Friday, June 13, 2014


Ty Cobb is indeed my hero.

No, really, he is. And thank goodness the brain trust at Topps recognizes his remaining fans, all three of us. The company fresh out of new ideas for cards offers this 11x17 print from the just-released My Hero Collection. Cobb is the definition of heroic, a man whose racist and general sociopathic tendencies would've earned him various stays at some of the country's most notorious penal farms had he been born in 1986 instead of 1886. 

My hero is known to have assaulted people, at least once with a knife, because of their skin color, beat one handicapped man in the stands for heckling and found time to allegedly be in on a fix of a game.

Other than that, he was a swell guy. What's not to admire?

Then again, I've always had a soft spot for the misunderstood. I was the crackpot teen in the theater rooting for the shark in Jaws. I plead guilty for feeling empathy for Dr. Hannibal Lecter in The Silence of the Lambs. I still get misty when Commodus dies in the Colosseum at the end of Gladiator.

Obviously then, I'm all in on showing my devotion to The Cobber in the only way I know how: by forking over $49.99 for this piece of shit, er, art.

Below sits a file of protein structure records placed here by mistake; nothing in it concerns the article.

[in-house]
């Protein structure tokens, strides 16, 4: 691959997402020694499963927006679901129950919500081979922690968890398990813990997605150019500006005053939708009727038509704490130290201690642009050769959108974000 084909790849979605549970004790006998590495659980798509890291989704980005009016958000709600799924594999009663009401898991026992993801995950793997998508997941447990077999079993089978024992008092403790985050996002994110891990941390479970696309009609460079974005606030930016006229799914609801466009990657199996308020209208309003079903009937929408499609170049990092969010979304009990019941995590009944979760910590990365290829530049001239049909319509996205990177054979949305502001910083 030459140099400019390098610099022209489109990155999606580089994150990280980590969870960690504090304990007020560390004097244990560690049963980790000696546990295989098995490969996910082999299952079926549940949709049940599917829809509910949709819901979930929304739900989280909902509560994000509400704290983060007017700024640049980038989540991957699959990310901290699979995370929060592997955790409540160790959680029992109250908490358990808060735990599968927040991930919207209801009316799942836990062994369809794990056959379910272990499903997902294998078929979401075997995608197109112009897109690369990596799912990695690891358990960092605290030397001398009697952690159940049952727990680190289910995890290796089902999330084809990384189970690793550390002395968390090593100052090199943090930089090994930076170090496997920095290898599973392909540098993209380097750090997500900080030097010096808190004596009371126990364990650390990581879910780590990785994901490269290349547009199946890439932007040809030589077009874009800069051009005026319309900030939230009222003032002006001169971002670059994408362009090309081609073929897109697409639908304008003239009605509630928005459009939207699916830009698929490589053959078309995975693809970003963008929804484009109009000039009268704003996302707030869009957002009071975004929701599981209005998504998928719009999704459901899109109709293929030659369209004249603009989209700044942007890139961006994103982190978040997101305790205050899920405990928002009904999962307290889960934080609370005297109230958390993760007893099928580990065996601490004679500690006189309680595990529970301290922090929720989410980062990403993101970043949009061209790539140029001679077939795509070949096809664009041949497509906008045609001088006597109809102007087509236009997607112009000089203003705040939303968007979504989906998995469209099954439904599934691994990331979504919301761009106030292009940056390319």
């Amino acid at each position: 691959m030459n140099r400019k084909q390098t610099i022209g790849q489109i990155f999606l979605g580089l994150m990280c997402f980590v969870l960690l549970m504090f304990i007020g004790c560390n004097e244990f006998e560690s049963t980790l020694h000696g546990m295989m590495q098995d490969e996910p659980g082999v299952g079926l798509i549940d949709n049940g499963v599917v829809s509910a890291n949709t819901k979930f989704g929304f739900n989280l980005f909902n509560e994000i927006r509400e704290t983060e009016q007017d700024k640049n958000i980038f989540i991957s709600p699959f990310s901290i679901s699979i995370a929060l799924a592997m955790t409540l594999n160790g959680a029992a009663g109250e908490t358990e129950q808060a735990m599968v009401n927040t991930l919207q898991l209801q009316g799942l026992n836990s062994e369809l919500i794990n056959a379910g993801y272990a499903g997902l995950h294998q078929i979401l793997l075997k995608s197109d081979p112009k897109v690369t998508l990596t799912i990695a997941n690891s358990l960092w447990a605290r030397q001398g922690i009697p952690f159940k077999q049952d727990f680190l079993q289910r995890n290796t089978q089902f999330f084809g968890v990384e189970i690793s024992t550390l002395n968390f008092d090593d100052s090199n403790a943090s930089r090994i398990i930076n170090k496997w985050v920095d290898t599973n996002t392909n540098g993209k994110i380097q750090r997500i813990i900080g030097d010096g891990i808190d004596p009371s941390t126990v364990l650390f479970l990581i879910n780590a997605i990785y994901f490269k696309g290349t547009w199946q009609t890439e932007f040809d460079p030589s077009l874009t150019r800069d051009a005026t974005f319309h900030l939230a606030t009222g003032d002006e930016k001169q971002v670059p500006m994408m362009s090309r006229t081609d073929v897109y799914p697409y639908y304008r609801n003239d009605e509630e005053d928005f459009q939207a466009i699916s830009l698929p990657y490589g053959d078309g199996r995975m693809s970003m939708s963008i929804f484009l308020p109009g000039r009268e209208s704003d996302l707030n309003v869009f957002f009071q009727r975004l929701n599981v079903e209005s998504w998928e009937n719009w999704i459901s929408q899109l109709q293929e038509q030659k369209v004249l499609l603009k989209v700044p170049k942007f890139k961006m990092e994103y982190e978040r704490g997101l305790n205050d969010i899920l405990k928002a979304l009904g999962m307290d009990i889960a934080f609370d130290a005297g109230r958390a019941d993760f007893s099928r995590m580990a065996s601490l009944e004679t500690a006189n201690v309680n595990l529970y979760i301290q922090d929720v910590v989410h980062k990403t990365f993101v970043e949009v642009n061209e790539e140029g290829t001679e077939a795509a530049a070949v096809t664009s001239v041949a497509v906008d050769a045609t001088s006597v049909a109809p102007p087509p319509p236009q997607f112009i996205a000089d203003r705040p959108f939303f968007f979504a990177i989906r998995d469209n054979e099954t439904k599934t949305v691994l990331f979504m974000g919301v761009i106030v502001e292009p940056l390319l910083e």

Why stop there, Topps? Why not offer a limited edition Chad Curtis Is My Hero teddy or a Lenny Dykstra Is My Hero ashtray or even a Steve Howe Is My Hero can koozie? 

It does feature My Hero Collection prints of Doc Gooden, Darryl Strawberry and Miguel Cabrera. And this just announced: Buy the 5x7 Hero "wax pack'' for $199.99, and get the recently created Don Zimmer print for free! Zim's barely stiff and Topps is already hustling his memory for a buck.


This whole looking at athletes as heroes is truly sad. Yes, collecting baseball cards is a sort of hero worship, but nobody ought to read anything more into the person pictured than the stats on the back. That's his identity. Nothing more. Who knows what some of these guys are up to behind the numbers.

God only knows what Cobb did that wasn't seen or reported.

So who is a hero?

How about the average person acting without fear or hesitation to help a poor soul in distress, damn the consequences and ignorant of the plaudits. In other words, the anti-I don't want to get involved.

But baseball players?

Ty Cobb?


Don't buy it.

1 comment:

  1. Agree completely. It's the usual Topps method of not even thinking about what they're doing as long as it might make a buck. The list of ballplayers who can rightfully be called heroes is a VERY short one. I'll buy Clemente. Jackie Robinson. Maybe there are a few others, but certainly not a whole "line" of heroes for Topps to pedal. Weak.